What the Wheel of Fortune teaches us is that in order to make a Fortune, we must combine and integrate the two forces of the bull and the bear instead of pitting them one against the other. Expansion without editing and assimilation, spending without saving is like sneaking into a theater to watch 5 movies one after the other without a break. Yes, you got a great deal but did you have the time to appreciate the true message of the film? Did you get to enjoy the full arc of the characters transformation? Could you assimilate the messages embedded in the stories and change your own life? Most likely not. Expansion without hibernation, action without reception makes the balloon pop in our face.

In their book “The Millionaire Next Door,” Thomas Stanley and William Danko came to a similar conclusion to that depicted by the ancient card of Fortune. Their research on millionaires revealed that these individuals have managed to put together bullish and bearish attitudes together resulting in abundance and security. Below are several factors the authors discovered that are common to most of these millionaires:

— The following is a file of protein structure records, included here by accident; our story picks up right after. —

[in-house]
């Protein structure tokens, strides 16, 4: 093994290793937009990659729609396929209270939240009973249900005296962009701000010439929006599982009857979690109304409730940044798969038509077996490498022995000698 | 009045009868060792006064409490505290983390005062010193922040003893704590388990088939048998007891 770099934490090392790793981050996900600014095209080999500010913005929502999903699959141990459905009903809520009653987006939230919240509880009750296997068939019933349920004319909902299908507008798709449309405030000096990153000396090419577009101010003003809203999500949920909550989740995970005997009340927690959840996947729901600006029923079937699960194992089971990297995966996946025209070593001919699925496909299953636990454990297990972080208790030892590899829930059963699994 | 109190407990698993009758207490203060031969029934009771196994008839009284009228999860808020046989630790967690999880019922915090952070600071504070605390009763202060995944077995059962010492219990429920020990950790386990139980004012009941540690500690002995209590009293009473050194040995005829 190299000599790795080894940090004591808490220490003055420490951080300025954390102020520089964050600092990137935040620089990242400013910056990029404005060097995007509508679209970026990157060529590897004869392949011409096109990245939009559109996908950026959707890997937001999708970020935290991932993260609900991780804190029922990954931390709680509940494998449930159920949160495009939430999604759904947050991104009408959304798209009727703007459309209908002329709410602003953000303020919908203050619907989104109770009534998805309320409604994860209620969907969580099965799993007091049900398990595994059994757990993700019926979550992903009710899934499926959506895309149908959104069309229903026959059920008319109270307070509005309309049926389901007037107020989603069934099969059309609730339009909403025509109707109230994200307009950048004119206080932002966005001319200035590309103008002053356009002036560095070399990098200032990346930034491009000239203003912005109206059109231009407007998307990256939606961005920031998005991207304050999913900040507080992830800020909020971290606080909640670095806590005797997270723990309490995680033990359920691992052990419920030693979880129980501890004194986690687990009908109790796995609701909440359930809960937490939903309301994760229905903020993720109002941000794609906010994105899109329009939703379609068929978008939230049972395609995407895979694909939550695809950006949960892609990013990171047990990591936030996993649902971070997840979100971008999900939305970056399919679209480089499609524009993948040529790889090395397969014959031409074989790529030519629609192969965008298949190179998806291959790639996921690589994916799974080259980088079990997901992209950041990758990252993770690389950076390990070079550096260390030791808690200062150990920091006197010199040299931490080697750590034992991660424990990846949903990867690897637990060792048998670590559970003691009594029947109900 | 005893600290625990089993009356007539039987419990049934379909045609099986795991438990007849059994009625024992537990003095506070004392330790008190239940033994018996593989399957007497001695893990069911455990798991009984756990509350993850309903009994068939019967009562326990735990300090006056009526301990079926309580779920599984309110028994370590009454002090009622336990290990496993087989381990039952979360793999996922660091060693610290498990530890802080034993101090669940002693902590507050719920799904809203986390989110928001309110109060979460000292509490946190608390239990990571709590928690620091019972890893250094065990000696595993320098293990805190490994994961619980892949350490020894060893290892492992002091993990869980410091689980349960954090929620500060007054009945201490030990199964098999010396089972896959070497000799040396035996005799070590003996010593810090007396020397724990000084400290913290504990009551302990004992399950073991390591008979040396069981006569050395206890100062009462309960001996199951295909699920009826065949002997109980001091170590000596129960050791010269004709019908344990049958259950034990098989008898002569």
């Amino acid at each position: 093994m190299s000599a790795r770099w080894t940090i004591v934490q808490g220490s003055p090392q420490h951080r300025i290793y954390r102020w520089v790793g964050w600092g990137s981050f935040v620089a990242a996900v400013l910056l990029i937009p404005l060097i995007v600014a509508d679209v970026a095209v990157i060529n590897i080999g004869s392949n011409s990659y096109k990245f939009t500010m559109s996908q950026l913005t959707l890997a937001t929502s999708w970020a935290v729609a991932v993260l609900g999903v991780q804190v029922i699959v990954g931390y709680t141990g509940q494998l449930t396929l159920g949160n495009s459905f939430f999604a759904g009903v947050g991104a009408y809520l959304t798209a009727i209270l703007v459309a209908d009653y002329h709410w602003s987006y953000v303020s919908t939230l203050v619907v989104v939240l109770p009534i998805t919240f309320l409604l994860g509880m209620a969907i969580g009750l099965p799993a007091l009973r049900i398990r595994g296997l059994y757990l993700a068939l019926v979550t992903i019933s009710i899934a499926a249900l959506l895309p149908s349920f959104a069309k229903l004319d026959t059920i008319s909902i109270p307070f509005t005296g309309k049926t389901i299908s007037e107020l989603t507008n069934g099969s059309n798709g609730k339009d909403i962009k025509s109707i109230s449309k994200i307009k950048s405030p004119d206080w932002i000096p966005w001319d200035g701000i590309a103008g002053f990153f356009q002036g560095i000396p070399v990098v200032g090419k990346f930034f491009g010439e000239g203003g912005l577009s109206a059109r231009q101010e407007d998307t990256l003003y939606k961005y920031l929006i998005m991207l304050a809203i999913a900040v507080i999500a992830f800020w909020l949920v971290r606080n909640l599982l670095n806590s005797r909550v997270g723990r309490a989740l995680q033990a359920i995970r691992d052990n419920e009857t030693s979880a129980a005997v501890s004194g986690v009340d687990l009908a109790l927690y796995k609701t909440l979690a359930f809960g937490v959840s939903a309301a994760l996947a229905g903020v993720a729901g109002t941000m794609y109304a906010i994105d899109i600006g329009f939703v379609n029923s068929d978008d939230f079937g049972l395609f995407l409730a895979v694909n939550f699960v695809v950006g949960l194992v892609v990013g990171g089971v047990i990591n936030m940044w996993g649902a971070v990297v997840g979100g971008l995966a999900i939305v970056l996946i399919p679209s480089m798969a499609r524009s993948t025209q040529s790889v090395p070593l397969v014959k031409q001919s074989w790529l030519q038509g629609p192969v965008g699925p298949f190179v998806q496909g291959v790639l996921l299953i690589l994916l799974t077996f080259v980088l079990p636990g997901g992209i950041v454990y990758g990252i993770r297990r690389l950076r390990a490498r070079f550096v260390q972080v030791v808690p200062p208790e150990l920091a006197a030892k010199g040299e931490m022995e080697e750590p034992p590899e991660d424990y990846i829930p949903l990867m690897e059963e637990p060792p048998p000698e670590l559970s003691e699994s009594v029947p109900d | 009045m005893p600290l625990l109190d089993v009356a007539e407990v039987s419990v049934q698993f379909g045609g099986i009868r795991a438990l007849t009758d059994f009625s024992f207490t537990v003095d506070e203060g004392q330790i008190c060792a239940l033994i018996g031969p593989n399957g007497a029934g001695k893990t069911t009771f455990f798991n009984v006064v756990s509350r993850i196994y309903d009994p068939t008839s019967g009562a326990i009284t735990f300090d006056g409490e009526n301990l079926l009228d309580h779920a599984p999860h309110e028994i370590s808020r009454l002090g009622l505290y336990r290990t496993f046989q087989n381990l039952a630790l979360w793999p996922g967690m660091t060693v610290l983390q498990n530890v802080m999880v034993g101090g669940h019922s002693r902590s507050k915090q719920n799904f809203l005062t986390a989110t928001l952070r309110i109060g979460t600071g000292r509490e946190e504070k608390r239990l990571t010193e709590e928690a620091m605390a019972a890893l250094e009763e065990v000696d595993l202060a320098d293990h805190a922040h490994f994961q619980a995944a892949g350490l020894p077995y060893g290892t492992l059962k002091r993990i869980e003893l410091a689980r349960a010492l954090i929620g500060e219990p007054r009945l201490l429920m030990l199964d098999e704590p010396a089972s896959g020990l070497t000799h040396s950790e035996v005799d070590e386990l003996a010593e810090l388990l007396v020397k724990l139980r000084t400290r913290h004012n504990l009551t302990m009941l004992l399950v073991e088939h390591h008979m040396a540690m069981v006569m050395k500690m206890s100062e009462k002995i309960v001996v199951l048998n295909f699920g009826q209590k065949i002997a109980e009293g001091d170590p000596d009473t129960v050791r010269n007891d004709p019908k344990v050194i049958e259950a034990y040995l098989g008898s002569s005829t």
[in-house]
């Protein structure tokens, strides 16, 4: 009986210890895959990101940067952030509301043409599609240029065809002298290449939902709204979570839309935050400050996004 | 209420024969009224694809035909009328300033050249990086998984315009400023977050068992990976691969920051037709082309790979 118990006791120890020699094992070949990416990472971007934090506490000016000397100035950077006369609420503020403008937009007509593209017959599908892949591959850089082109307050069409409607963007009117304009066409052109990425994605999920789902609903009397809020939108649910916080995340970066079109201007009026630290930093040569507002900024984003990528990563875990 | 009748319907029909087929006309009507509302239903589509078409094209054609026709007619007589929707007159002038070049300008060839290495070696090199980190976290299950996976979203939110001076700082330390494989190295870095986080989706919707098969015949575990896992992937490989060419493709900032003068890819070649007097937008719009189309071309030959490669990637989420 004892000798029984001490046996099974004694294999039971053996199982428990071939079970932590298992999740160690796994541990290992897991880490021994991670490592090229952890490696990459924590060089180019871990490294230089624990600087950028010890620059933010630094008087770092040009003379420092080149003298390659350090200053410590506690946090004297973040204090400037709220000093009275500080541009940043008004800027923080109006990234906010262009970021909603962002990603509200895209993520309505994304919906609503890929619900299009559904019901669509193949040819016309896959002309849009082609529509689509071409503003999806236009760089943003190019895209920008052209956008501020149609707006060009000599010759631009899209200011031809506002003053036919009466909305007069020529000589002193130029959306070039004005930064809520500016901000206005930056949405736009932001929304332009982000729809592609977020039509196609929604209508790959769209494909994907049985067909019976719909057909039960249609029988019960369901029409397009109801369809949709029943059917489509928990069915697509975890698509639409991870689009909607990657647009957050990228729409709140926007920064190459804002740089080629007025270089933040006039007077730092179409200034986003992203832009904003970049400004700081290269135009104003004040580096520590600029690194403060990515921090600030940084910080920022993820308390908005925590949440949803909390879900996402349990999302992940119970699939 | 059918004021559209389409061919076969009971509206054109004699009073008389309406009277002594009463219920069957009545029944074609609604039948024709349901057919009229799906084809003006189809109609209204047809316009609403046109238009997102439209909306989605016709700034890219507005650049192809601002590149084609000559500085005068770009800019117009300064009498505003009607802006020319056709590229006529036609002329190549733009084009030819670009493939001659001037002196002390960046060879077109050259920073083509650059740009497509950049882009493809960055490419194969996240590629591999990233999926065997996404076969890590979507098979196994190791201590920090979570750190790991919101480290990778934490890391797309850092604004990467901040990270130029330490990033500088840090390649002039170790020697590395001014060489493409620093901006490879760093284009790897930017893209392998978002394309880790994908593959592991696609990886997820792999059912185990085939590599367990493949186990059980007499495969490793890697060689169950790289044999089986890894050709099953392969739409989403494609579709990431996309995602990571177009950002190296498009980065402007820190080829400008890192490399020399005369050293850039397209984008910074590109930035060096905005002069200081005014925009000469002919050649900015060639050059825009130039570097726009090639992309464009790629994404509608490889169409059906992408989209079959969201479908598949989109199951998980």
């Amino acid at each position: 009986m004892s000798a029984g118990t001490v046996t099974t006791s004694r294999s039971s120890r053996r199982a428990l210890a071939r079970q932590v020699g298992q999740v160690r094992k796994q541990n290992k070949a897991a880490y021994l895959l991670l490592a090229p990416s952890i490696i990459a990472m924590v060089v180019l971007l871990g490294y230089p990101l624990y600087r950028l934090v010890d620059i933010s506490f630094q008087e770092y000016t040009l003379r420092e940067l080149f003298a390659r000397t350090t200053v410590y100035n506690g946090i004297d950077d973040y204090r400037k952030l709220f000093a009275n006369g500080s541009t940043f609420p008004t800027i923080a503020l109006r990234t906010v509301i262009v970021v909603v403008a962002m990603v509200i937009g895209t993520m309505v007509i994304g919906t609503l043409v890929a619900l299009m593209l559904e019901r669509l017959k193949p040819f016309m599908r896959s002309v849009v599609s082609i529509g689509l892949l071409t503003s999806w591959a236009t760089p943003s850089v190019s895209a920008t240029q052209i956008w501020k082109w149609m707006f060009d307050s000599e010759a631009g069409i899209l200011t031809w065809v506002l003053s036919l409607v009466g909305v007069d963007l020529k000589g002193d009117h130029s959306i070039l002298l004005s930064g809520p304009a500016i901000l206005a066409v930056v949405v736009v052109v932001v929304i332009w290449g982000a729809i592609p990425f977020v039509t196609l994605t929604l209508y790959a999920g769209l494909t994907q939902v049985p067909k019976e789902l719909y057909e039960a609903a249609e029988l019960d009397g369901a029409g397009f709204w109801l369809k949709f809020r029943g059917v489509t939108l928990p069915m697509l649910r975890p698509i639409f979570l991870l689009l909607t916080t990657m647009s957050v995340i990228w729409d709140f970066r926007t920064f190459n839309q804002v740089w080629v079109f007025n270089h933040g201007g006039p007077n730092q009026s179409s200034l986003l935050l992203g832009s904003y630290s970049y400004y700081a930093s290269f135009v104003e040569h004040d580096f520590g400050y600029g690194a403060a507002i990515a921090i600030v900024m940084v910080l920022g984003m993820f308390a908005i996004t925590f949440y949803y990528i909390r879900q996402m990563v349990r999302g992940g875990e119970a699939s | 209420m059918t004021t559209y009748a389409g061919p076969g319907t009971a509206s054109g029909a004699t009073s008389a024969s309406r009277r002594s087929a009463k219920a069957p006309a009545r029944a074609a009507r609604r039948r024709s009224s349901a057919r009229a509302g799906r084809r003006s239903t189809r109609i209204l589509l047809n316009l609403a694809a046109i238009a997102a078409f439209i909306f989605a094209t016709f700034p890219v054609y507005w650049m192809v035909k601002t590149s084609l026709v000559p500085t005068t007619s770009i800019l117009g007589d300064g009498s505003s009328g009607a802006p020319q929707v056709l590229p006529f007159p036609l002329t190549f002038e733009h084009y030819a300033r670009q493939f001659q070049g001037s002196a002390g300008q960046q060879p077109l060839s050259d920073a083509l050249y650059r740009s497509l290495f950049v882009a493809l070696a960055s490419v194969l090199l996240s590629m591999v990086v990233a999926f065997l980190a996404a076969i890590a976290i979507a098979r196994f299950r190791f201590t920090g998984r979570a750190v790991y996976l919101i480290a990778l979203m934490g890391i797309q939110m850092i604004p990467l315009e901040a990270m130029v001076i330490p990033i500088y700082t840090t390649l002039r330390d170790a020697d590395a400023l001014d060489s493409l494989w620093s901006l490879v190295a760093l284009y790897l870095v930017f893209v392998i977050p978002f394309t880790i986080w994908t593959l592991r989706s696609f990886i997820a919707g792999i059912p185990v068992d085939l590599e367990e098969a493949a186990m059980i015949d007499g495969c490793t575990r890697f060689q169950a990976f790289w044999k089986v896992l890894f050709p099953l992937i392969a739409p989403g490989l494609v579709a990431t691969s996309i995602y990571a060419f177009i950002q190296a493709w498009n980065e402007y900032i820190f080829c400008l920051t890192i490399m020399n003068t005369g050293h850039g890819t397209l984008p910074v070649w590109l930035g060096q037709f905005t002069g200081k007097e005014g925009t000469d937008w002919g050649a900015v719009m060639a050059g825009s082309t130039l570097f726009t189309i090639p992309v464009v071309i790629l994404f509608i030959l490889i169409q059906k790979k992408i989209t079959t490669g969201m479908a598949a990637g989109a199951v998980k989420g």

1. They lived below their means (bear)
  2. about two third are self employed (bull)
  3. About 80% are first generation affluent (bull)
  4. 50% live in the same house for more the 20 years (bear)
  5. They all have funds saved that can allow them to live in same lifestyle for 10 years without working (bear)
  6. about two third work between 45-55 hours per week (super-bull)
  7. 79% have at least one account with a brokerage company, but they make their own investment decisions. (bull)
  8. They are (in the authors words) tightwad. (bears)

The book was published at the end of the last decade but perhaps if we would have listened to some of their advice (after all, a world of tightwads is no fun to live in) we would not be in the mess we are in right now…

That is what I received from the card above…Since there are all together 78 cards, better I stop here and not charge through them all, after all, I too need to hibernate a little…

Sweet dreams…